Samuel Yinger 1816 Estate File Narrative
Introduction and Summary
The transcripts for the estate documents of Samuel Yinger were prepared from the original documents which are in the York county archives in York, Pennsylvania.
Samuel Yinger was probably the first born child and son of Martin and Catharine Grove Yinger and, therefore, a grandson of Johann Paul Jünger, the Palatine immigrant who came to America through Philadelphia in 1748. His date of birth is estimated to be in 1792 based on his first appearance on a list of taxables in Newberry Township, York County, Pennsylvania in 1813. As a general rule males were first listed at age 21 on tax lists in those times. No known tombstone or church birth record has been found which could provide a more certain date of birth.
According to his estate file he died in March or April of 1816. Therefore, he was a young man of about 24 years of age when he died. Tax list appearances from 1813 to 1816 indicate his occupation as “gunsmith” in each year. They also indicate he was an unmarried single man. His mother Catherine was a daughter of Samuel Grove, Sr. who was a well known gunsmith in Newberry Township. Catherine had a brother named Samuel Grove, Jr. He followed in his namesake father’s footsteps by also being a gunsmith.
Samuel Yinger was probably named after his Grandfather Samuel Grove, Sr. and his uncle Samuel Grove, Jr. Furthermore, he almost certainly learned the gunsmithing trade from them. His estate inventory includes accounts receivable due from customers which he and his uncle, Samuel Grove, Jr. had together in a partnership of gunsmithing before Samuel Yinger went out on his own for a short period before his untimely death.
Martin and Catherine Grove Yinger had one other known child beside Samuel. He was a brother to Samuel named Paul. Paul was born on September 17, 1793 according to his tombstone. His estate file and life and times are discussed in other sections of this web site. The life and times of their parents, Martin and Catherine are also discussed in another section of this web site.
Transcripts prepared from the original documents in Samuel Yinger’s estate file are included on this web site and can be viewed by following the links at the bottom of this introduction and summary. The documents which comprise Samuel Yinger’s estate file with my comments about certain important items to note are as follows:
Renunciation of Catherine (Grove) (Yinger) Cline to Jacob Kirk, Jr. for Administration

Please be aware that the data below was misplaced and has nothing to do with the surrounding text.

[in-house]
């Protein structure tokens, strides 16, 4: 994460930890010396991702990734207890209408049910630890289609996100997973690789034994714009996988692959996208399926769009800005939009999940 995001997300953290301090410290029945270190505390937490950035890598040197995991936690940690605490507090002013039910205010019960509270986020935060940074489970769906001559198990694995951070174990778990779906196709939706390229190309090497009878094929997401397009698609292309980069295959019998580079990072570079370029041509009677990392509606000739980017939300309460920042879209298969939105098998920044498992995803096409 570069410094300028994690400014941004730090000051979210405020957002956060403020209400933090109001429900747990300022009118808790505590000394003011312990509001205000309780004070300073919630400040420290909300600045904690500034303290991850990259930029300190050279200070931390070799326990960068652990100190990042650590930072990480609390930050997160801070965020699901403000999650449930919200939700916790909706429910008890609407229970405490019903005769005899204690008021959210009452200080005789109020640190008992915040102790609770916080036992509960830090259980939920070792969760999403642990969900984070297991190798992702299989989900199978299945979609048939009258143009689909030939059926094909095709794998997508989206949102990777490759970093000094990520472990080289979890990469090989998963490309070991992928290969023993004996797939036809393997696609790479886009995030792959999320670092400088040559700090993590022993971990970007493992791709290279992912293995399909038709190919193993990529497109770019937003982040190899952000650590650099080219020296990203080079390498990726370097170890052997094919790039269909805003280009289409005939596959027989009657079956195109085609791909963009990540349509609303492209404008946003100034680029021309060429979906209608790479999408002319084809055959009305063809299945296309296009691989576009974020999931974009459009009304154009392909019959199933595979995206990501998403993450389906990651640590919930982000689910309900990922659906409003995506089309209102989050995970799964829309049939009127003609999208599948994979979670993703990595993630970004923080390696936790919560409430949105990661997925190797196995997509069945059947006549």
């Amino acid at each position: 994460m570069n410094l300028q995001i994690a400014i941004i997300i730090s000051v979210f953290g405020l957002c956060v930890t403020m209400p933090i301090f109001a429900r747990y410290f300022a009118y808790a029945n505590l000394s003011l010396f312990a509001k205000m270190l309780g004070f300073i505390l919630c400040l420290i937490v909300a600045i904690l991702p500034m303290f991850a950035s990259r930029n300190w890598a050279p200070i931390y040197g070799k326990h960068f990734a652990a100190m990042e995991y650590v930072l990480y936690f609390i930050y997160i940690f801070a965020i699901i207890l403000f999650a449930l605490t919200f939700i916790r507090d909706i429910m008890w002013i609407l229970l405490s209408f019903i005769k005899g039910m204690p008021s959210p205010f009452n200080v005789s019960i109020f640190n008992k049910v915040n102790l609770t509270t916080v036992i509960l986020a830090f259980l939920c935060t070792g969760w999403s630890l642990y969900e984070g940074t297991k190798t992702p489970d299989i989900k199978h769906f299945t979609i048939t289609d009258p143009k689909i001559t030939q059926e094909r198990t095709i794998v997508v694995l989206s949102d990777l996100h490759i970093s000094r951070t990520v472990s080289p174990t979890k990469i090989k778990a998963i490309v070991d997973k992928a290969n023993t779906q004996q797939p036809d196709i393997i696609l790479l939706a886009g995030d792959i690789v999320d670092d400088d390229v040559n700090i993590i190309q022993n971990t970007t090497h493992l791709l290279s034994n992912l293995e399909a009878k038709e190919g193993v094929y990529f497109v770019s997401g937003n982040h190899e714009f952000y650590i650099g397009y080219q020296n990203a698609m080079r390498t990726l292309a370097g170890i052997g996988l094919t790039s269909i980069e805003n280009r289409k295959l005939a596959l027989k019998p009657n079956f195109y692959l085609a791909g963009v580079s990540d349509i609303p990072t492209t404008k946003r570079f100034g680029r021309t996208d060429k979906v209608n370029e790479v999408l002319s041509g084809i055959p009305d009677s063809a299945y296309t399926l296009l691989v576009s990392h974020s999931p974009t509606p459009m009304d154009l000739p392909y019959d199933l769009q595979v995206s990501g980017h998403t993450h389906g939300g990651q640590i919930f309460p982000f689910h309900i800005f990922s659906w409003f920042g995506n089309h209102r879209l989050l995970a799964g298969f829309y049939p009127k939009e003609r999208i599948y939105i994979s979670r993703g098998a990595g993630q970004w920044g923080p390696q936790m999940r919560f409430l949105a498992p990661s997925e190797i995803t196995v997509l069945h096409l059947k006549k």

At the time of her son Samuel Yinger’s death in 1816, his mother Catherine was remarried to William Cline. Her first husband Martin Yinger had died, probably in the 1790’s, and she, therefore, would have been the default administrator for their son Samuel’s estate. Discussion about the premature death of Martin in the 1790’s while he was in his late 20’s or early 30’s is reserved for the section of this web site discussing he and Catherine’s lives and times.
Catherine’s signature is indicated with “her mark” which indicates she probably had not learned to write. As mentioned in other estate file document discussions on this web site, this was very common for the times in which these events occurred. Men were generally the ones who handled legal and business affairs while women were “keepers of the home.” As such, women were not expected to handle legal and business affairs for their families. When circumstances forced them to fulfill that role they often delegated that responsibility to a trusted male relative or neighbor.
Isaac Kirk accepted the responsibility delegated to him by Catherine’s renunciation to be the administrator for her son Samuel Yinger’s estate.
The Inventory and Appraisement of Samuel Yinger’s estate
The inventory and appraisement for Samuel Yinger’s estate indicates his primary occupation was gunsmith. Most of the inventory enumerates tools, implements, raw materials, etc. related to that profession. A significant portion of his assets at the time of his death in March or April, 1816 were in the form of accounts receivable from customers for his gunsmith work.
Apparently, he was on his own in the gunsmith business at the end of his life because his inventory first indicates receivables from customers in which the amount listed as owed to him is denominated in dollars and cents. In another section of the inventory a listing of amounts owed to him by customers which he and his uncle Samuel Grove, Jr. shared in a 50/50 partnership are denominated in pounds, shillings and pence. Possibly this indicates an apprenticeship period with his uncle during his teenage years in the first decade of the 1800’s at a time when currency was still patterned after the British system. A review of the list of accounts and customers indicates a broad clientele and an insight into the many male community members in Newberry Township in the early 1800’s.
In addition to assets pertaining to his gunsmith occupation, the inventory also indicates farming possessions like a cow, 2 pigs, summer hay, farming tools, etc. His inventory also lists oak shingles and 32 house logs which may be an indication of his plans to build his own log home before a premature death intervened.
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